A Dalton, Ga., physician who lobbied to pass medical malpractice reform in 2005 is disappointed by the Georgia Supreme Court ruling that overturned the law.
"We've really put ourselves back to where we may be facing a physician shortage as time goes on and Georgia will be a less hospitable place for people to come and practice medicine," said Dr. John Antalis of Dalton Family Medicine.
The past president of the Medical Association of Georgia and Dalton district director for the group said, "It is going to put more pressure on the delivery of health care in our state and that's a sad situation."
But others hail as a victory for patients' rights last month's decision overturning a cap on noneconomic damages in malpractice cases.
"The ruling favored our individual rights over heavy-handed government intervention in the courtroom," said Danny Orrock, deputy director of Georgia Watch, a consumer watchdog group based in Atlanta.
The Georgia Supreme Court ruled unanimously that the state Legislature could not limit the amount awarded by juries in medical malpractice cases. The case involved a woman disfigured by a cosmetic surgery procedure.
The decision also overturned a 2005 malpractice reform law that capped noneconomic damages, such as pain and suffering, at $350,000 in most cases.
The court stated that the law was unconstitutional in that it infringed upon citizens' right to a trial by jury.
Malpractice attorney Erik Olson, owner of Olson Law Firm in Atlanta, agrees.
"We trust 12 people in a jury box to sentence a man to death or to spare their life, but we don't trust that same jury to decide what proper damages are? That doesn't make any sense," he said.
MALPRACTICE INSURANCE RATES
MAG Mutual, a physician-owned insurance company based in Georgia, insures more than 50 percent of physicians in Georgia. Average premiums in 2009:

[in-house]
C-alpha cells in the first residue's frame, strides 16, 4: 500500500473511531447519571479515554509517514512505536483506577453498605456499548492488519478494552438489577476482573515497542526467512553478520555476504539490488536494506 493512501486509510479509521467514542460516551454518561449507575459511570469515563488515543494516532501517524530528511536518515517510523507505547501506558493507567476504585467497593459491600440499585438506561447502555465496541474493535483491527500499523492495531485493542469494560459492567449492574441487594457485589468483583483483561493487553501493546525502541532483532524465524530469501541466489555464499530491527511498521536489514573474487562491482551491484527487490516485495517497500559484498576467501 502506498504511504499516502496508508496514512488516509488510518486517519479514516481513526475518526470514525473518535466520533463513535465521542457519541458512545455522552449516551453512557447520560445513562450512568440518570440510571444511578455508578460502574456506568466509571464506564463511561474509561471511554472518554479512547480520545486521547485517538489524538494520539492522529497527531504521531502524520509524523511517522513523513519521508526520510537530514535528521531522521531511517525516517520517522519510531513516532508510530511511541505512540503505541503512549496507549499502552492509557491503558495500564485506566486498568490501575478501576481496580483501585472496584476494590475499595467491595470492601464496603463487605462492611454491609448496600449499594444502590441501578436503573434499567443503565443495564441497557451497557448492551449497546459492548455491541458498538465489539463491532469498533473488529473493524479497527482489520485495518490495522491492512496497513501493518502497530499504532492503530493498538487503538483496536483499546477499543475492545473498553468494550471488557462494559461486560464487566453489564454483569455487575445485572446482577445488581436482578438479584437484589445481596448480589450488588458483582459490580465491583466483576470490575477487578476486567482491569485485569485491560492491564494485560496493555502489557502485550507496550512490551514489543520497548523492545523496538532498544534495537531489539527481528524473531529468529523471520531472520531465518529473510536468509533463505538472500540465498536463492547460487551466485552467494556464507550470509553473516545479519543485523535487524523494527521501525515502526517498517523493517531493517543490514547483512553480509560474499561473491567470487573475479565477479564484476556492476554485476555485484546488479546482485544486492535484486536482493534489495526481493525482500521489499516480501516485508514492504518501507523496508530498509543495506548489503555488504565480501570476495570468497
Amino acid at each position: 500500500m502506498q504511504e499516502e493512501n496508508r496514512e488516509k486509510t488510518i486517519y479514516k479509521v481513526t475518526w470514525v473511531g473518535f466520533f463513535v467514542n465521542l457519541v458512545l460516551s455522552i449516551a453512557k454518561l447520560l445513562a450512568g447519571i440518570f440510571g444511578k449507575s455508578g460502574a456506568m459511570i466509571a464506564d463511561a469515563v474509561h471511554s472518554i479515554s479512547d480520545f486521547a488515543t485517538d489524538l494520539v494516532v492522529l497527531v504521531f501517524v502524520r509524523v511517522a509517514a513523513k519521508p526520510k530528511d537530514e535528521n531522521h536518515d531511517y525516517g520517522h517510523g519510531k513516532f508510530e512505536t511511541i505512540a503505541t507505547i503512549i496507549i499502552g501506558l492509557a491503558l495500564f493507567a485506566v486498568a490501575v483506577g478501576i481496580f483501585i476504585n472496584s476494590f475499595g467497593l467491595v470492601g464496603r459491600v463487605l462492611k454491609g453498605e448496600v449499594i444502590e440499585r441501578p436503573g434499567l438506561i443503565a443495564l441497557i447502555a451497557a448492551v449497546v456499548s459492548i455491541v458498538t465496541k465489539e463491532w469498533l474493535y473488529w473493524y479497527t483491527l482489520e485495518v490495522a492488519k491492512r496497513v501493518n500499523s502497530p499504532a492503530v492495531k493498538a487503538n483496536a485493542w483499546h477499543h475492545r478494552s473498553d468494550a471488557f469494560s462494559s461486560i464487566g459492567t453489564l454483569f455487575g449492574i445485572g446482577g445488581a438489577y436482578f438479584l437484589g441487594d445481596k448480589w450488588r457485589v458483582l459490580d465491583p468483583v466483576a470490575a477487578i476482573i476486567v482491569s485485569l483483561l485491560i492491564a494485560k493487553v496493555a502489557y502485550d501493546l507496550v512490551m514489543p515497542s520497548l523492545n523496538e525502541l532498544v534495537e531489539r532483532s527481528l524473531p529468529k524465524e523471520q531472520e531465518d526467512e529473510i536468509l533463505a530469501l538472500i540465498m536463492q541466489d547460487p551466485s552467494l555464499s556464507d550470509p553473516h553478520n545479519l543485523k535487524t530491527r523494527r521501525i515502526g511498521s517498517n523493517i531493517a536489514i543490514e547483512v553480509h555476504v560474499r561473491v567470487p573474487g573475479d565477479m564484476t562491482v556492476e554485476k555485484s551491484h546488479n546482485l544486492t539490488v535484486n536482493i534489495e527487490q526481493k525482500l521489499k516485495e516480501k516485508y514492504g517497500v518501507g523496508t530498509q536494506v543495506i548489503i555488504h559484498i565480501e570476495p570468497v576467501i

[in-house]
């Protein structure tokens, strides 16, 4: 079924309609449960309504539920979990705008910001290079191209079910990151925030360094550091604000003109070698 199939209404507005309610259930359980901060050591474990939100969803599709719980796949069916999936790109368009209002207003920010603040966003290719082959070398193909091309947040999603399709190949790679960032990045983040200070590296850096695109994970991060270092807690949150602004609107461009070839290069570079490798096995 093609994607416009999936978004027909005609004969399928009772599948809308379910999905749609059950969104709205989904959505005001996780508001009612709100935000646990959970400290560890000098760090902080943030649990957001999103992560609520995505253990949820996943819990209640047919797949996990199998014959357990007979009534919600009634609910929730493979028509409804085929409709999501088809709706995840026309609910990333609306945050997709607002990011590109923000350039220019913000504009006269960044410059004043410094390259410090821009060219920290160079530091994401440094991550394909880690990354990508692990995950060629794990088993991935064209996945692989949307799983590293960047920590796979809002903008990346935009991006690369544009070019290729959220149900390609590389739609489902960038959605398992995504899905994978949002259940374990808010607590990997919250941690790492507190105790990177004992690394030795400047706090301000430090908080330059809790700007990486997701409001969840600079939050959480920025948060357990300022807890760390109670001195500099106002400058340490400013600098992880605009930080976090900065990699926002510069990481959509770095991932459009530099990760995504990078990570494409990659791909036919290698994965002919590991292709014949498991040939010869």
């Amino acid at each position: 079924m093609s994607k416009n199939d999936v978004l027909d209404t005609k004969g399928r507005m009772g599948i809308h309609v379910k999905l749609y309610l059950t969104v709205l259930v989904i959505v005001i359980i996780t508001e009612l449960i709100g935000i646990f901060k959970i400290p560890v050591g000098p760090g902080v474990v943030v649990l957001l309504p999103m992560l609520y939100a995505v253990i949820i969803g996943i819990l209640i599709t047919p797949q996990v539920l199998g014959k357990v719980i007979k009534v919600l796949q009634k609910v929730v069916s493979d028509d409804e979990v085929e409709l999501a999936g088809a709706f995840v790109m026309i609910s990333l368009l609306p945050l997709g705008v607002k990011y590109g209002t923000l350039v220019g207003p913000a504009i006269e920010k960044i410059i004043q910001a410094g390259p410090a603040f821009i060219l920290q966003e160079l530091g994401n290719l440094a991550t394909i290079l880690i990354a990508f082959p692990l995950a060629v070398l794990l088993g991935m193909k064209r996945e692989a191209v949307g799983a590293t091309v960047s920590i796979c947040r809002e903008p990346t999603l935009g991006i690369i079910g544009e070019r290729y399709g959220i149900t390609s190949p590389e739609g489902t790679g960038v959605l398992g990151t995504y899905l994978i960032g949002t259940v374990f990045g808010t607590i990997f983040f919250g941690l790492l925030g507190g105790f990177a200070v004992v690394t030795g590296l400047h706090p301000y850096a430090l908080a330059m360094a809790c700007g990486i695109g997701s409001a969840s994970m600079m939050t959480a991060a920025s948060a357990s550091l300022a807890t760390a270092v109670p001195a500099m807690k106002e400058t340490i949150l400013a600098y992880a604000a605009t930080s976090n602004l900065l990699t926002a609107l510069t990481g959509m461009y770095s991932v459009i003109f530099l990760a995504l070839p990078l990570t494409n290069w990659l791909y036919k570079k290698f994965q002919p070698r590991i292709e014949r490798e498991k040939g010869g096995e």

* Internal medicine -- $12,911
* General surgery -- $43,904
* OB/GYN -- $64,884
Source: Georgia Department of Insurance, Medical Liability Monitor newsletter
CHANGING MALPRACTICE RATES
The average price of malpractice insurance in Georgia doubled between 2000 and 2005, said Darrell Grimes, president of MAG Mutual Insurance Co. But since the reforms went into effect, premiums have declined by 18 percent, and likely would have declined further had the state Supreme Court upheld the 2005 reforms, he said.
The ruling came as a letdown to many doctors. They say that the limits helped reduce premiums for liability insurance, making the state more attractive for new physicians.
More malpractice insurance companies also have started operating here, increasing competition and options for physicians, Dr. Antalis said.
Experts debate how much impact tort reform really can have on overall health care spending. They say the cost of liability insurance and payouts to patients from court cases are a small fraction of the $2.5 trillion in annual health care spending.
During the national health care reform debate, doctors lobbied heavily for comprehensive tort reform, which they said would help rein incosts.
Congressional Budget Office estimates released in October said tort reform would reduce health care spending by 0.5 percent, or about $11 billion in 2009, and would reduce the federal deficit by $54 billion over 10 years.
But that estimate was based on reforms including a cap of $250,000 on noneconomic damages, a cap on punitive damages of $500,000 or twice the award for economic damages, and statutes of limitations for bringing cases.
The final reform package only allocates some grant funding for "demonstration projects" to try out alternative tort reforms in various states, according to the Kaiser Family Foundation, an advocacy group for better health care.
Doctors say the real wasteful spending comes from the practice of "defensive medicine," in which they run extra scans and tests for fear of being accused of negligence.
Cost estimates for such practices have ranged from $60 billion to nearly $200 billion a year from libertarian research group Pacific Research Institute.
"When you step back and look at the total picture, I think it absolutely drives the cost of health care," said Dr. Joel Williams, a Dalton-based plastic surgeon.
"I don't think you're going to talk to many physicians that are going to say, 'People that are wronged should be abandoned,'" he said. "However, if you look at the percentage of medical malpractice suits that actually end up in victory or a payout to the person, it's pretty small."
He said reasonable limits to noneconomic damages -- not awards that cover medical expenses or losses in income -- can deter trial lawyers from pursuing groundless suits.
Thirty states impose caps on jury awards in malpractice cases, according to the National Conference of State Legislatures. In Tennessee, reforms passed in 2008 did not cap damages but added a certification process aimed at weeding out frivolous lawsuits, according to the Tennessee Medical Association.